I am actually interested in all useful configuration of such a 4-axis machine:
- XYZ+A with manual A axis to flip the parts --> default XYZA config is fine

- True 4-axis control with full kinematics: not something to start with, but with awesome potential for future work incl. trajectory planning.

- A XZ+A lath setup with position control in A to cut threads:
Having a high torque stepper to synchronize the angle with Z, this could be done in XYZ+A config using G93 inverse timing and a G1 Z(N*pitch) A(N rotations). A normal lath, I guess, does not provide synchronous motion of X and Z? I prefer setups with steppers instead of fiddling with speed controlled spindles. Also, the stepper torque is awesome for threading and still runs up to 20 Hz = 1200 rpm, giving it some time to accelerate to max speed.

- XYZAV to engrave on rotary parts, simple kinematics to convert from XY to XA as proposed by Andy,
for varying diameters (miller at z=R, z=0 on rotation axis),
                          using Z position as parameter for the rod radius,

   (position on circumference in mm) = (Radius in mm)*(angle in Rad),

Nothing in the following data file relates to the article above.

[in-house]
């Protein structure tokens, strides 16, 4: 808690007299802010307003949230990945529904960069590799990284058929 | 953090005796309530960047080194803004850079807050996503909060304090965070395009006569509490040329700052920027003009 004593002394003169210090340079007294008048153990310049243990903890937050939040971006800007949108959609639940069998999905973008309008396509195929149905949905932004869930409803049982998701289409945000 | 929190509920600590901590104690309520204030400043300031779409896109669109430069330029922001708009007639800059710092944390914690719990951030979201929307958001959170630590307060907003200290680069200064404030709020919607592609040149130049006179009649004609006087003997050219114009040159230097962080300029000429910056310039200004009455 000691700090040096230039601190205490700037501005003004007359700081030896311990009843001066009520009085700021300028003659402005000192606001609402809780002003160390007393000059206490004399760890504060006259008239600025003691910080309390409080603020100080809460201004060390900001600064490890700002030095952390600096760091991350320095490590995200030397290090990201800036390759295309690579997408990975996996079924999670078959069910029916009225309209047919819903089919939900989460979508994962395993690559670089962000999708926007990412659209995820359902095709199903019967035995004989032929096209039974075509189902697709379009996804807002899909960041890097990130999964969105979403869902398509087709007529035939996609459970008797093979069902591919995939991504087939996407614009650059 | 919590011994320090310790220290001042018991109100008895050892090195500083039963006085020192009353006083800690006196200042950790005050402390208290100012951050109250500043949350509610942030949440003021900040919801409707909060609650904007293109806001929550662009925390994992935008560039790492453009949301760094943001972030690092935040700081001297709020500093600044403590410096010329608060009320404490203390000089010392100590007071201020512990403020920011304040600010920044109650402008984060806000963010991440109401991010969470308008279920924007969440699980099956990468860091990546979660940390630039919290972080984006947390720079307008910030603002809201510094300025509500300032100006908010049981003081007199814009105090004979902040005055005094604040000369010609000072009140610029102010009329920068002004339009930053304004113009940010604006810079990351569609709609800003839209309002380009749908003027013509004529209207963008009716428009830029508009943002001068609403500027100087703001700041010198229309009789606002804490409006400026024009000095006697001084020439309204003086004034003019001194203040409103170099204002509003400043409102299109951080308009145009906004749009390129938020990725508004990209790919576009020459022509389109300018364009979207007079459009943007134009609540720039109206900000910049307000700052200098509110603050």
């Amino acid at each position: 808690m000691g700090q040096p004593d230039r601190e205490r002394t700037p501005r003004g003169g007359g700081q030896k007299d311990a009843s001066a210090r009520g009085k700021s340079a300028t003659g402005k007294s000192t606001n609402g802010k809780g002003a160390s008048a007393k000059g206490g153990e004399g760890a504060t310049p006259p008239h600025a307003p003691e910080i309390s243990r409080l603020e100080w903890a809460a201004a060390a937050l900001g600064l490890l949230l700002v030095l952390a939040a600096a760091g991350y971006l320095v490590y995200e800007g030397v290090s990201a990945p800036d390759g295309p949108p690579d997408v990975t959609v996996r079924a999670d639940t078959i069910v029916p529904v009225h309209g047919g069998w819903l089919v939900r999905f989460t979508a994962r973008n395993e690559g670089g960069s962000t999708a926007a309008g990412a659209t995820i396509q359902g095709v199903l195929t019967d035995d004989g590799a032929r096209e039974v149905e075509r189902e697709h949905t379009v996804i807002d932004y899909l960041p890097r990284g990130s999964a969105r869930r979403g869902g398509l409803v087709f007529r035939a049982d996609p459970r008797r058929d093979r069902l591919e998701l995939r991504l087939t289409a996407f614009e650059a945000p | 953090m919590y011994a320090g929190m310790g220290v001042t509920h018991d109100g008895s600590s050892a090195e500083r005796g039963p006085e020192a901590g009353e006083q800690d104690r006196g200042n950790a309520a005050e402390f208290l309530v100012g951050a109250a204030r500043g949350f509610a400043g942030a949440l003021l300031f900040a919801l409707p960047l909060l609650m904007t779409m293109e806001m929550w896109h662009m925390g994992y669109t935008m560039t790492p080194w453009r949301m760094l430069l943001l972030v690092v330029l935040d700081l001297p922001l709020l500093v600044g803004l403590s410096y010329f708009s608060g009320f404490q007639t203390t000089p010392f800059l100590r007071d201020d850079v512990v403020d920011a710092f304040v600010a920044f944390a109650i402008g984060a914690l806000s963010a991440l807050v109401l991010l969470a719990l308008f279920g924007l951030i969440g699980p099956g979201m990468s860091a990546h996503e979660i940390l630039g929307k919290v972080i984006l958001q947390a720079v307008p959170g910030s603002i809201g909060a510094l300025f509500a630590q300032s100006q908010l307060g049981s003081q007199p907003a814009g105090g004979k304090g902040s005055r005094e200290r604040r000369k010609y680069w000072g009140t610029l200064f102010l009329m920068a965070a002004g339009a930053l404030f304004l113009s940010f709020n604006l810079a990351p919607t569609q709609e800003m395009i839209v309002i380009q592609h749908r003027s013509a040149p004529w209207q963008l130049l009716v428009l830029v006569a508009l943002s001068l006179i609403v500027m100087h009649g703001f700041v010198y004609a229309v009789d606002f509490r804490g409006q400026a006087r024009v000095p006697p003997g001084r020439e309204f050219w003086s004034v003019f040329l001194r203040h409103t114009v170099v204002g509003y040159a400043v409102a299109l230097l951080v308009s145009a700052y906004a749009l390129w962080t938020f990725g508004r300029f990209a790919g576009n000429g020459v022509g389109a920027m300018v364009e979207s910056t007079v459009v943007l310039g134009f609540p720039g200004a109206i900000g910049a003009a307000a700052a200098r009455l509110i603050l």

transforming Y (in mm) from G code to Y' as position on circumference in mm
                 Y' = Z*(angle in Rad) = Z*(pi/180)*(angle in degree) = Z*(pi/180)*Y,
   where Y is now a rotation coordinate in degree, accepting G2, G3, and G5 commands.

The origin Y=0 in G-code is mapped to physical A=0, either rotating the part manually with G1 Axx and commit a G92 Y0, or as proposed by Andy
                   Y' = Z*(angle in Rad) + A (origin) = Z*(pi/180)*(angle in degree) + A = Z*(pi/180)*Y + A

That looks simple but for me - still a newbie with no experience in HAL files and the kinematics module, still tricky enough.
--> If you can share your config files, that would be greatly appreciated!
      I helps a lot to start with an already tested and running config and work further from that.

Maybe I can work back from: wiki.linuxcnc.org/cgi-bin/wiki.pl?Rot4thaxiskins ?

I did not yet have time to look into tool compensation. Seems to be very helpful though. Also I need to learn use of G commands other than G0, G1, G2, and G3.